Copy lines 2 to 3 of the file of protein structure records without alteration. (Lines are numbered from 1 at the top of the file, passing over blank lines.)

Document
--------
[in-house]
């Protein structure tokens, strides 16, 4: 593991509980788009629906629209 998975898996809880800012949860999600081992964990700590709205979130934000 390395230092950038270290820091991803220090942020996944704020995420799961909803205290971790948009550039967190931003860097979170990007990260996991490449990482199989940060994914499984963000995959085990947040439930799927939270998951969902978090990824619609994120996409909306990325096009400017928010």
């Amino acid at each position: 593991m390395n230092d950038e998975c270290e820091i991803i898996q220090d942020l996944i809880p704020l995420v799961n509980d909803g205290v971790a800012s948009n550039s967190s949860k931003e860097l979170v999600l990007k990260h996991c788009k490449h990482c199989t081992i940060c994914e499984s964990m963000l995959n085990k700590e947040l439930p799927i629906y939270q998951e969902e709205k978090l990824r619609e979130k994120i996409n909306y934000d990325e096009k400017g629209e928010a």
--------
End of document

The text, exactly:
């Protein structure tokens, strides 16, 4: 593991509980788009629906629209 998975898996809880800012949860999600081992964990700590709205979130934000 390395230092950038270290820091991803220090942020996944704020995420799961909803205290971790948009550039967190931003860097979170990007990260996991490449990482199989940060994914499984963000995959085990947040439930799927939270998951969902978090990824619609994120996409909306990325096009400017928010």
């Amino acid at each position: 593991m390395n230092d950038e998975c270290e820091i991803i898996q220090d942020l996944i809880p704020l995420v799961n509980d909803g205290v971790a800012s948009n550039s967190s949860k931003e860097l979170v999600l990007k990260h996991c788009k490449h990482c199989t081992i940060c994914e499984s964990m963000l995959n085990k700590e947040l439930p799927i629906y939270q998951e969902e709205k978090l990824r619609e979130k994120i996409n909306y934000d990325e096009k400017g629209e928010a």